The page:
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This August, retailers can expect parents to shop and spend more during the back-to-school season than they did last year.
According to Chicago-based ShopperTrak, national retail sales, when compared to the same period last year, will rise 4.3 percent in August, and retail foot traffic will increase 0.6 percent.
"Back-to-school shopping is the first major 'shopping season' of the calendar year, and has the potential to set the tone for the holidays," said Bill Martin, ShopperTrak founder. "The economy is, in many ways, stronger than it was last August. We expect that the 2013 season will continue the growth trend of both retail sales and foot traffic."
In 2012, back-to-school sales increased 5.9 percent compared to the previous year; in 2011, those sales increased 4.5 percent over 2010.
Likewise, while this year's retail foot traffic increase may seem incremental, it continues the positive trend. In 2012, foot traffic increased a substantial 11 percent, compared to back-to-school traffic in 2011. That year, foot traffic declined 5.1 percent from 2010.
The expected increases in August reflect the U.S. economy's slow but steady gains. For example, unemployment this year is lower than it was during last year's back-to-school season. Though consumer sentiment does not impact retail sales immediately, the University of Michigan Consumer Sentiment Index recently reached its highest level since the beginning of the recession.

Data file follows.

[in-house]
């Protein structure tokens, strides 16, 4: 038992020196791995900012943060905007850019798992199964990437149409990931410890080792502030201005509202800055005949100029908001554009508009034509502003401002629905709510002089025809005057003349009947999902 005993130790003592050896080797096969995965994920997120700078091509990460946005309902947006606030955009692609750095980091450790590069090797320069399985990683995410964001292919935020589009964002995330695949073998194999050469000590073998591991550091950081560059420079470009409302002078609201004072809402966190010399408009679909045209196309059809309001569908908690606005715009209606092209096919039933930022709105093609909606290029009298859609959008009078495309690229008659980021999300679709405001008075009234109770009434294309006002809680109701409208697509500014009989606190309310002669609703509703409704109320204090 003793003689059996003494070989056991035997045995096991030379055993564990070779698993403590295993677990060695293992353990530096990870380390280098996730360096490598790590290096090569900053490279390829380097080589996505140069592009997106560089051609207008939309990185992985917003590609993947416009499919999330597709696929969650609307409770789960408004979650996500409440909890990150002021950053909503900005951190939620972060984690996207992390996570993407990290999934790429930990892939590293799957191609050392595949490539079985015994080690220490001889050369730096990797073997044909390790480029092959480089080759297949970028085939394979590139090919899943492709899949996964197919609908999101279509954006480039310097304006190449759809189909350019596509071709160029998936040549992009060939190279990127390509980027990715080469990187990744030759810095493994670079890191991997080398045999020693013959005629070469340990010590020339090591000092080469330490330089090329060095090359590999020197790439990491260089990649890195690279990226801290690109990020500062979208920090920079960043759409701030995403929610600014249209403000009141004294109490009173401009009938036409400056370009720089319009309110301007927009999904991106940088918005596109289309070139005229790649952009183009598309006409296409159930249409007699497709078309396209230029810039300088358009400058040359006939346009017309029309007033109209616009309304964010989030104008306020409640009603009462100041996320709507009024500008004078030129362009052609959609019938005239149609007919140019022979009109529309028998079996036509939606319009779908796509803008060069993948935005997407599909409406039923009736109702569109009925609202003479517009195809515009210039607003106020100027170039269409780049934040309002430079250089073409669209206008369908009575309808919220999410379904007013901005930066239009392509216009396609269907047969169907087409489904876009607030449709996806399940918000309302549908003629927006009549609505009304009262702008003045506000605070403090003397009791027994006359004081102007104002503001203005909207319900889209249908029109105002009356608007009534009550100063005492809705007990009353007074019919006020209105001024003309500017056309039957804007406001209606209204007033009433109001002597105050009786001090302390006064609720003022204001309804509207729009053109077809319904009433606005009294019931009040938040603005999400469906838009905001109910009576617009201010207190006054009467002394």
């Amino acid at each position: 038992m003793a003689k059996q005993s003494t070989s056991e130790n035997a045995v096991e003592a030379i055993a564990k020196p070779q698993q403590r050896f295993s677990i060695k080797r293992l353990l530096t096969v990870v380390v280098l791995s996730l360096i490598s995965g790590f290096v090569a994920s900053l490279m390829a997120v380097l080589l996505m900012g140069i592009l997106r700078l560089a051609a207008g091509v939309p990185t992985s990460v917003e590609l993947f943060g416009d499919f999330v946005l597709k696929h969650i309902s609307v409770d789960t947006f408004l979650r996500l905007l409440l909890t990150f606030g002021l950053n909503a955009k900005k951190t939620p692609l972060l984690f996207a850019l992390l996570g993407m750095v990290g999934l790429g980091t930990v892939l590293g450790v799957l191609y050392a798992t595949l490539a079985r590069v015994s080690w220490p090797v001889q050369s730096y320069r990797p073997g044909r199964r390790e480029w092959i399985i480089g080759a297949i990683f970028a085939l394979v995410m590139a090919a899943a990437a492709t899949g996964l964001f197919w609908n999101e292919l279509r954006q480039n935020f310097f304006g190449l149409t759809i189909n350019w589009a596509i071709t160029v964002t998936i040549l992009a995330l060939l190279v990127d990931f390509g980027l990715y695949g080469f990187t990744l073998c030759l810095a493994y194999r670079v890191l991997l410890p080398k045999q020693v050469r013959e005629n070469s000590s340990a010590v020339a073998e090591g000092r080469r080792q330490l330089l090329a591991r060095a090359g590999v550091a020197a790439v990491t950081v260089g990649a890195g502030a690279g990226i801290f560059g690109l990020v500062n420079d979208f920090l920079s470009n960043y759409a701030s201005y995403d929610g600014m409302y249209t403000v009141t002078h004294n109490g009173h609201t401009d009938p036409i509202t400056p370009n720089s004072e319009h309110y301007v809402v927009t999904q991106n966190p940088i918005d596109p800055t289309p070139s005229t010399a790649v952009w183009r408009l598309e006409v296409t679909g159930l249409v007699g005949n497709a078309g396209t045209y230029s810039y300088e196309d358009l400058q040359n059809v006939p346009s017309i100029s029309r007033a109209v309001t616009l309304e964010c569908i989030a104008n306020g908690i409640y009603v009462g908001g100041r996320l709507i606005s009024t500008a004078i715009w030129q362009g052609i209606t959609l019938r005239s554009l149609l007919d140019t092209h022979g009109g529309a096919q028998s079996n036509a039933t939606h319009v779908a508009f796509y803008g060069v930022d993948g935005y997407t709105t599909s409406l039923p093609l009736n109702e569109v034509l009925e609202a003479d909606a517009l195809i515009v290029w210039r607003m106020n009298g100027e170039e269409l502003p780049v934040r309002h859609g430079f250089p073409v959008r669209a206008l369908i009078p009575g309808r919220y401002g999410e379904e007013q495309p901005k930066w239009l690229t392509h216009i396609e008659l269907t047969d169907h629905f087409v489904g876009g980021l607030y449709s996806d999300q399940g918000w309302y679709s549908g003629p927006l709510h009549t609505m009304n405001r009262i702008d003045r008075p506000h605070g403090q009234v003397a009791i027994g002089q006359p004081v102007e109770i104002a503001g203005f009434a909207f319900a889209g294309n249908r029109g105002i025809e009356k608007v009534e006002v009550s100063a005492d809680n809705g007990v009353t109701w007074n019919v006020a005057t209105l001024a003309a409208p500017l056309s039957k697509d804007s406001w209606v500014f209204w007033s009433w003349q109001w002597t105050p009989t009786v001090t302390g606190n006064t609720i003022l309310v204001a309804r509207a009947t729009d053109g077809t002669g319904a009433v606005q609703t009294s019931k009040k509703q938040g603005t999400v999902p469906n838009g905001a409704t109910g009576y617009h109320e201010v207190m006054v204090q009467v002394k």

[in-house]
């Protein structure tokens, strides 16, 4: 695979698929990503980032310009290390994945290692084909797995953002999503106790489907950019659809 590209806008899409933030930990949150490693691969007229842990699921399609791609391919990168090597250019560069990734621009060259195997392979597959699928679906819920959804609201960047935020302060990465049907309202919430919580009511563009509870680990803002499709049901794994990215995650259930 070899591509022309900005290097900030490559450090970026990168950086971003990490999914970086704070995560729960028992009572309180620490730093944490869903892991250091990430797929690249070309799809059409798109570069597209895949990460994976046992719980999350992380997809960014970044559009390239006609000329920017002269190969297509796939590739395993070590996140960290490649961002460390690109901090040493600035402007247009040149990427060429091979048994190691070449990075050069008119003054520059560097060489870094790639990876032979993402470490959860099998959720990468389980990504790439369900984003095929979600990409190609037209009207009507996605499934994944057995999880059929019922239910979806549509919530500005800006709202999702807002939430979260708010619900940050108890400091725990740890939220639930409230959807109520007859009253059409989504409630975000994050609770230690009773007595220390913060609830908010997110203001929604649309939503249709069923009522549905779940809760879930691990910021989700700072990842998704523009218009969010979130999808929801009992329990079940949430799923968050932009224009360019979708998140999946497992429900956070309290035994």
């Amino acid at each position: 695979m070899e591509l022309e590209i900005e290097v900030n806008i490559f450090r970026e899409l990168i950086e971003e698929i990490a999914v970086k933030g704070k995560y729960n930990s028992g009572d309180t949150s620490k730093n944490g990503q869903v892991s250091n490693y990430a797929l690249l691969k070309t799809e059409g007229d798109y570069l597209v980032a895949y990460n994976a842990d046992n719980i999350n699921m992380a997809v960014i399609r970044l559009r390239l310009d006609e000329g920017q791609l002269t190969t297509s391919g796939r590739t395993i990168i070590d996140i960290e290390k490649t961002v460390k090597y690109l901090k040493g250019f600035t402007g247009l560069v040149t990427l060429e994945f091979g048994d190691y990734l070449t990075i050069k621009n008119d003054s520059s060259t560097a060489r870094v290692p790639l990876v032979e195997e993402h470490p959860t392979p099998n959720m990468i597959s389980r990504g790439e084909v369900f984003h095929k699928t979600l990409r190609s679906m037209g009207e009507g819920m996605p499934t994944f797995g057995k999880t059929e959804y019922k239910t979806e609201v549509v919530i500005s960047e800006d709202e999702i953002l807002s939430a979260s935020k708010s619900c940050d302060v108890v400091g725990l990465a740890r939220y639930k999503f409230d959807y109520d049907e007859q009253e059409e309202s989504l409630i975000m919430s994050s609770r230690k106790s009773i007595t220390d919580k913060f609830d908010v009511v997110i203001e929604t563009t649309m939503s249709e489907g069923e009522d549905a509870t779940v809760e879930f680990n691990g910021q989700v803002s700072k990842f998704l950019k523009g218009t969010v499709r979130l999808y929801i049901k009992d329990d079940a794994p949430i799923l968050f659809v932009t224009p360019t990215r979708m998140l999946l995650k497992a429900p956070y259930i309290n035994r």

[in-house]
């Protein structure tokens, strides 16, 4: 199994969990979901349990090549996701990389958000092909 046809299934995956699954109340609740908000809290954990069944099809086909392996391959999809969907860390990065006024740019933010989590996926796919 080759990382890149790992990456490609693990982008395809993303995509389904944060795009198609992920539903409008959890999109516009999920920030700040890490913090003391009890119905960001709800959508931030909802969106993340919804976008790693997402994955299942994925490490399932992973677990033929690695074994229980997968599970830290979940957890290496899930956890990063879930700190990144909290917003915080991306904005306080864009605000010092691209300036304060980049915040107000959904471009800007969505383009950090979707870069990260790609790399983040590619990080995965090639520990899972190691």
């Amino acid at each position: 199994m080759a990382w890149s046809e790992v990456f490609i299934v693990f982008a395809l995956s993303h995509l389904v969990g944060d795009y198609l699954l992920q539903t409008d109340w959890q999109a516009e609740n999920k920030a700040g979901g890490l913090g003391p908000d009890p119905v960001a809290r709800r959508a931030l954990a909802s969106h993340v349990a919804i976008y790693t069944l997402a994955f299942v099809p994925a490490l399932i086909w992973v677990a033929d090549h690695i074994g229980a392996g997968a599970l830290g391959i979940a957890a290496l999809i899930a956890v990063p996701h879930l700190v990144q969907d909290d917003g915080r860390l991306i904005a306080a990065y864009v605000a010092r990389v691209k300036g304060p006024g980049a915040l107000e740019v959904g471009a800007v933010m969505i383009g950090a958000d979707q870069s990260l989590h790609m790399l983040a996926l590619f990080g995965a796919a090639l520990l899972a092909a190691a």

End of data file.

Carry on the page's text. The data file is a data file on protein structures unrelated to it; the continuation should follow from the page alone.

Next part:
In recent years, back-to-school shoppers had focused on stores with the best values. But with this positive consumer sentiment, shoppers may be more willing to "shop around" at more stores – not just the value locations – thus adding to the increased foot traffic and sales.
"On the whole, more people feel better about their financial situation than they did last year in August," Martin added. "Parents are ready to spend on their children's school necessities…In order to seize this opportunity, smart retailers must prepare their marketing and operations to increase their foot traffic, sales and ultimately, their shopper conversion rates."